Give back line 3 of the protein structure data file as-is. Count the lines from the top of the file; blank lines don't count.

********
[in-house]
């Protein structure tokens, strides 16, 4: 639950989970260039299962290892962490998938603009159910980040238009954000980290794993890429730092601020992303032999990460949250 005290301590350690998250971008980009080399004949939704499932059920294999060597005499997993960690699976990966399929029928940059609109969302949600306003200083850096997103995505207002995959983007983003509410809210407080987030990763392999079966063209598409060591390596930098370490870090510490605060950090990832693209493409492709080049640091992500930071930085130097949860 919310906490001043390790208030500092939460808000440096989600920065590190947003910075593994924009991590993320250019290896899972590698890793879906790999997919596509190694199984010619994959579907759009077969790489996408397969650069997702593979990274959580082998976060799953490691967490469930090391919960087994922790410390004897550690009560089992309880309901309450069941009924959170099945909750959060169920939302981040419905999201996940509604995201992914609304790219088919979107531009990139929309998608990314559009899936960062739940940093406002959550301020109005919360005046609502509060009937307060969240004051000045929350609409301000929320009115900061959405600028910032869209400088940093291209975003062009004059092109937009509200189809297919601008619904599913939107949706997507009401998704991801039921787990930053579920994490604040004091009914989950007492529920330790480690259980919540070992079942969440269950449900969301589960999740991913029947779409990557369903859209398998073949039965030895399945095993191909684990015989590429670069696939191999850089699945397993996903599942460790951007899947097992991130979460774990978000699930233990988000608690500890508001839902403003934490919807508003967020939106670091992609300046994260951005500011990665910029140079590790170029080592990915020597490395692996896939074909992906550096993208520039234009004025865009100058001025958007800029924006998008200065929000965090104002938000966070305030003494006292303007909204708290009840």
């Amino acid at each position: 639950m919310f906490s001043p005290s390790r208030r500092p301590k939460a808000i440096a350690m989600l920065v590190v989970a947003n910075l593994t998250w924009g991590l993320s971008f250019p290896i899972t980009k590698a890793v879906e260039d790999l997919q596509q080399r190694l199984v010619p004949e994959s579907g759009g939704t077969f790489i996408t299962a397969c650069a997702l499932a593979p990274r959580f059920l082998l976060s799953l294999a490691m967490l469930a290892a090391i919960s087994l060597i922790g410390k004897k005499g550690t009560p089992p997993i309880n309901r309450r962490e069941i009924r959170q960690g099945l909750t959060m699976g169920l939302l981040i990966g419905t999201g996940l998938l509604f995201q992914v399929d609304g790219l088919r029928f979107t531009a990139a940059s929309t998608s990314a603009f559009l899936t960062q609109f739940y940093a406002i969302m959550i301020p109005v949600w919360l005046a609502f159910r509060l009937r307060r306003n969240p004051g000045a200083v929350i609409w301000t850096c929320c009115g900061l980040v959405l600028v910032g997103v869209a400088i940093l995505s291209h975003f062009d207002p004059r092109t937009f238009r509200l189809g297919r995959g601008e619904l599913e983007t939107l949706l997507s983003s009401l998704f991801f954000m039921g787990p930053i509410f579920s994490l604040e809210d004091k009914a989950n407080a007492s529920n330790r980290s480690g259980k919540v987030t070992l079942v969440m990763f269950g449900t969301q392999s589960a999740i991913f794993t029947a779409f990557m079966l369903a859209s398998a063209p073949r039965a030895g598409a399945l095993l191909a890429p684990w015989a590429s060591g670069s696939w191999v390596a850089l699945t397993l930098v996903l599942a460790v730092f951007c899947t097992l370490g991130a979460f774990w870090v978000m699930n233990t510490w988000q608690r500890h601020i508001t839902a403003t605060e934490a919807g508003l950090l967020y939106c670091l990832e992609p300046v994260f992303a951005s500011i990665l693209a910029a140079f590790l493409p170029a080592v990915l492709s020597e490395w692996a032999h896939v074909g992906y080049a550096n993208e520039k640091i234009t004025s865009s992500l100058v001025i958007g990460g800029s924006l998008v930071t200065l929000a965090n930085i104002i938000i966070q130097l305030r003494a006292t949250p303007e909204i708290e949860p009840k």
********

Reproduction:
């Amino acid at each position: 639950m919310f906490s001043p005290s390790r208030r500092p301590k939460a808000i440096a350690m989600l920065v590190v989970a947003n910075l593994t998250w924009g991590l993320s971008f250019p290896i899972t980009k590698a890793v879906e260039d790999l997919q596509q080399r190694l199984v010619p004949e994959s579907g759009g939704t077969f790489i996408t299962a397969c650069a997702l499932a593979p990274r959580f059920l082998l976060s799953l294999a490691m967490l469930a290892a090391i919960s087994l060597i922790g410390k004897k005499g550690t009560p089992p997993i309880n309901r309450r962490e069941i009924r959170q960690g099945l909750t959060m699976g169920l939302l981040i990966g419905t999201g996940l998938l509604f995201q992914v399929d609304g790219l088919r029928f979107t531009a990139a940059s929309t998608s990314a603009f559009l899936t960062q609109f739940y940093a406002i969302m959550i301020p109005v949600w919360l005046a609502f159910r509060l009937r307060r306003n969240p004051g000045a200083v929350i609409w301000t850096c929320c009115g900061l980040v959405l600028v910032g997103v869209a400088i940093l995505s291209h975003f062009d207002p004059r092109t937009f238009r509200l189809g297919r995959g601008e619904l599913e983007t939107l949706l997507s983003s009401l998704f991801f954000m039921g787990p930053i509410f579920s994490l604040e809210d004091k009914a989950n407080a007492s529920n330790r980290s480690g259980k919540v987030t070992l079942v969440m990763f269950g449900t969301q392999s589960a999740i991913f794993t029947a779409f990557m079966l369903a859209s398998a063209p073949r039965a030895g598409a399945l095993l191909a890429p684990w015989a590429s060591g670069s696939w191999v390596a850089l699945t397993l930098v996903l599942a460790v730092f951007c899947t097992l370490g991130a979460f774990w870090v978000m699930n233990t510490w988000q608690r500890h601020i508001t839902a403003t605060e934490a919807g508003l950090l967020y939106c670091l990832e992609p300046v994260f992303a951005s500011i990665l693209a910029a140079f590790l493409p170029a080592v990915l492709s020597e490395w692996a032999h896939v074909g992906y080049a550096n993208e520039k640091i234009t004025s865009s992500l100058v001025i958007g990460g800029s924006l998008v930071t200065l929000a965090n930085i104002i938000i966070q130097l305030r003494a006292t949250p303007e909204i708290e949860p009840k």